With autumn weather already here, increased restrictions across England and grim predictions for the coming months, many people will be looking towards winter with trepidation, and this is likely to affect their wellbeing. At Ministry of Justice (MOJ), we have, therefore, been looking at how to safeguard employee wellbeing during the challenging winter months.
We take a person-centred approach to wellbeing, with the line manager at its heart, so one of the important things for us is to recognise that not all our employees will be having the same experience of the pandemic, and will have different needs to be met. An employee put it beautifully when she said, ‘we are not all in the same boat, we are all in the same storm. Some people will be experiencing the storm differently, and some peoples’ boats will be leakier’. So our winter wellbeing programme will be inclusion focused to ensure that nobody is left behind.
One of the obvious landmarks of winter is Christmas, and there are also other religious festivals coming up during the winter months such as Diwali and Chanukah. We recognise that for many people, these festivals are something to look forward to and a way of getting through the winter months; however this year they may have to be celebrated in a different way. To help staff who might be feeling down about this, we will be running a webinar entitled ‘Reframing Our Festivals’ looking at alternative and fun ways to celebrate, and innovative ways to connect with loved ones who we cannot be with physically. Building on the success of our ‘by staff, for staff’ webinars during lockdown, the facilitator will be an employee from our leadership and capability team who ran a popular session on positive thinking during uncertain times. We received great feedback that our staff loved having sessions run by MOJ staff and it increased their sense of connection to the organisation, so it was important to me to continue this method of delivery through this work on winter wellbeing.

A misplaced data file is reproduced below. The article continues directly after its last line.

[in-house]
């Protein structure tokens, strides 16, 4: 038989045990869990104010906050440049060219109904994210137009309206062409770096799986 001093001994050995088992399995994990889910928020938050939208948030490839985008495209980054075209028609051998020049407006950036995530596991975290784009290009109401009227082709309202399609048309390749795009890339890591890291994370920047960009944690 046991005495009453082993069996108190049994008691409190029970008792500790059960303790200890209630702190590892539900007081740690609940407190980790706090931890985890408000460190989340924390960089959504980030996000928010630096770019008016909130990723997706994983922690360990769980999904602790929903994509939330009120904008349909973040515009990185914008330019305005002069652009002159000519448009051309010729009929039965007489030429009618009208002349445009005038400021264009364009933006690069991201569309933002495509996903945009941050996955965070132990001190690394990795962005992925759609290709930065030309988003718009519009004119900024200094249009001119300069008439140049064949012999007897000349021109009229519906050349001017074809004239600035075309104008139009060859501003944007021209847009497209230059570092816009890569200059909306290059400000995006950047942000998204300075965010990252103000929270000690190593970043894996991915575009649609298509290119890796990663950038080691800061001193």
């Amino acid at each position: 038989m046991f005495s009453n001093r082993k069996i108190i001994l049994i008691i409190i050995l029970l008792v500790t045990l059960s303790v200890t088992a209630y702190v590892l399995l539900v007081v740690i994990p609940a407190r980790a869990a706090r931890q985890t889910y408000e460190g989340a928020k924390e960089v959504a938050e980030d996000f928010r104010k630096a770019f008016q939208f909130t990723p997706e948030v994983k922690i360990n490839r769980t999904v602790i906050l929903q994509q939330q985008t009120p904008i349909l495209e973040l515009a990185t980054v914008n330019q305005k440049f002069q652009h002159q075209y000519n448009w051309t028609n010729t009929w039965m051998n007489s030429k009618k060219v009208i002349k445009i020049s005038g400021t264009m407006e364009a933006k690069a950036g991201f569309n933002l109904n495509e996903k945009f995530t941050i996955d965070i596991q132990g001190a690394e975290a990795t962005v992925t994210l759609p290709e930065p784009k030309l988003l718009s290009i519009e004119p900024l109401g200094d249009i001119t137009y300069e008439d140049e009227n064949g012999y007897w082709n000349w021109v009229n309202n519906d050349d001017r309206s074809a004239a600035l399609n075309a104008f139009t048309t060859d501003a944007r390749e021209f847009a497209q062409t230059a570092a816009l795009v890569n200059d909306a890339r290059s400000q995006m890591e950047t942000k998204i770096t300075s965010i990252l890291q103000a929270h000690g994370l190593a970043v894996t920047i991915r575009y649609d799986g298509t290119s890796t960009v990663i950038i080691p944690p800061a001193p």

For the rest of the programme, we will be focusing on what worked for us during lockdown: storytelling communications, toolkits and webinars. A good line manager relationship incorporating regular wellbeing conversations will be key to meeting individual employees’ needs through autumn and winter, so I will continue to promote the line managers’ e-learning and toolkit for wellbeing conversations that I introduced during lockdown. The toolkit provides a framework to have an action-focused wellbeing conversation where responsibility for the individual’s wellbeing is shared between themselves and their line manager. The e-learning walks managers through how to have this conversation, while providing context around what drives workplace wellbeing and what the line manager’s responsibilities really are.
Autumn and winter this year may bring wellbeing challenges like never before, but my hope is that the increased profile of workplace wellbeing that the Covid-19 (Coronavirus) pandemic has brought about will enable many employers to meet this challenge better than ever.
Becky Thoseby is head of workplace wellbeing at Ministry of Justice.